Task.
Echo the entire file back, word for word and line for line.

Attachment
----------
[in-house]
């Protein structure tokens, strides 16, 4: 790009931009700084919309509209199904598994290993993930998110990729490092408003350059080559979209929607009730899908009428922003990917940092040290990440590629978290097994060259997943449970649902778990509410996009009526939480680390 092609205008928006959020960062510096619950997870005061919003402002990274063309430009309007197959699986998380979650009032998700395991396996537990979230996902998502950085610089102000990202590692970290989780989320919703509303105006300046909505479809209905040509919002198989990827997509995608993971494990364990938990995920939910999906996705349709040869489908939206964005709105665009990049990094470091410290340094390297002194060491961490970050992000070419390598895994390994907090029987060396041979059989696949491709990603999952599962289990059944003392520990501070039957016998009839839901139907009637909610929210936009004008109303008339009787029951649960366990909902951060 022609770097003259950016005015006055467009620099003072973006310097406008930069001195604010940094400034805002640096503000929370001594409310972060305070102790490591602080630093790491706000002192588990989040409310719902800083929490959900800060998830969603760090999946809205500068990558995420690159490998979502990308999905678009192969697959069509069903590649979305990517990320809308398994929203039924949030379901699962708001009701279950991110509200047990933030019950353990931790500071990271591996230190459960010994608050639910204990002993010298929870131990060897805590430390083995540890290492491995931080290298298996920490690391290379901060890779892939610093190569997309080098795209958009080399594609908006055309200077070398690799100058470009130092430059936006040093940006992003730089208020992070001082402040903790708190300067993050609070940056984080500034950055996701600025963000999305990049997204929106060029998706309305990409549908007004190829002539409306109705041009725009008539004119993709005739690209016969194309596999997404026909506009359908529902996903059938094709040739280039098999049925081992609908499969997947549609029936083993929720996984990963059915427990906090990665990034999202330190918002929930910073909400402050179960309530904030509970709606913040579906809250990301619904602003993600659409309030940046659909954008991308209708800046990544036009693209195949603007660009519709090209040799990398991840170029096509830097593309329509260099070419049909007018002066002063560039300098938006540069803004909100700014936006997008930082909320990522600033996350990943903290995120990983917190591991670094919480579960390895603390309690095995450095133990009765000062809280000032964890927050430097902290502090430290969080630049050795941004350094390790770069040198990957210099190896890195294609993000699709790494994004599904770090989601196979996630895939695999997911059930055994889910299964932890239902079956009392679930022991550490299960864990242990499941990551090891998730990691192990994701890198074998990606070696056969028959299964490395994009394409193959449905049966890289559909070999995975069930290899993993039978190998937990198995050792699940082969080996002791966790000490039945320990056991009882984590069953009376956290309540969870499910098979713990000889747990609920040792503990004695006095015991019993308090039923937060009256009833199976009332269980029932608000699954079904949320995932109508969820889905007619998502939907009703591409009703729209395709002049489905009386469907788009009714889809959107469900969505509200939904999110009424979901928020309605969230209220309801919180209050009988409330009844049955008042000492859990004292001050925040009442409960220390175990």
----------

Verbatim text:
[in-house]
């Protein structure tokens, strides 16, 4: 790009931009700084919309509209199904598994290993993930998110990729490092408003350059080559979209929607009730899908009428922003990917940092040290990440590629978290097994060259997943449970649902778990509410996009009526939480680390 092609205008928006959020960062510096619950997870005061919003402002990274063309430009309007197959699986998380979650009032998700395991396996537990979230996902998502950085610089102000990202590692970290989780989320919703509303105006300046909505479809209905040509919002198989990827997509995608993971494990364990938990995920939910999906996705349709040869489908939206964005709105665009990049990094470091410290340094390297002194060491961490970050992000070419390598895994390994907090029987060396041979059989696949491709990603999952599962289990059944003392520990501070039957016998009839839901139907009637909610929210936009004008109303008339009787029951649960366990909902951060 022609770097003259950016005015006055467009620099003072973006310097406008930069001195604010940094400034805002640096503000929370001594409310972060305070102790490591602080630093790491706000002192588990989040409310719902800083929490959900800060998830969603760090999946809205500068990558995420690159490998979502990308999905678009192969697959069509069903590649979305990517990320809308398994929203039924949030379901699962708001009701279950991110509200047990933030019950353990931790500071990271591996230190459960010994608050639910204990002993010298929870131990060897805590430390083995540890290492491995931080290298298996920490690391290379901060890779892939610093190569997309080098795209958009080399594609908006055309200077070398690799100058470009130092430059936006040093940006992003730089208020992070001082402040903790708190300067993050609070940056984080500034950055996701600025963000999305990049997204929106060029998706309305990409549908007004190829002539409306109705041009725009008539004119993709005739690209016969194309596999997404026909506009359908529902996903059938094709040739280039098999049925081992609908499969997947549609029936083993929720996984990963059915427990906090990665990034999202330190918002929930910073909400402050179960309530904030509970709606913040579906809250990301619904602003993600659409309030940046659909954008991308209708800046990544036009693209195949603007660009519709090209040799990398991840170029096509830097593309329509260099070419049909007018002066002063560039300098938006540069803004909100700014936006997008930082909320990522600033996350990943903290995120990983917190591991670094919480579960390895603390309690095995450095133990009765000062809280000032964890927050430097902290502090430290969080630049050795941004350094390790770069040198990957210099190896890195294609993000699709790494994004599904770090989601196979996630895939695999997911059930055994889910299964932890239902079956009392679930022991550490299960864990242990499941990551090891998730990691192990994701890198074998990606070696056969028959299964490395994009394409193959449905049966890289559909070999995975069930290899993993039978190998937990198995050792699940082969080996002791966790000490039945320990056991009882984590069953009376956290309540969870499910098979713990000889747990609920040792503990004695006095015991019993308090039923937060009256009833199976009332269980029932608000699954079904949320995932109508969820889905007619998502939907009703591409009703729209395709002049489905009386469907788009009714889809959107469900969505509200939904999110009424979901928020309605969230209220309801919180209050009988409330009844049955008042000492859990004292001050925040009442409960220390175990």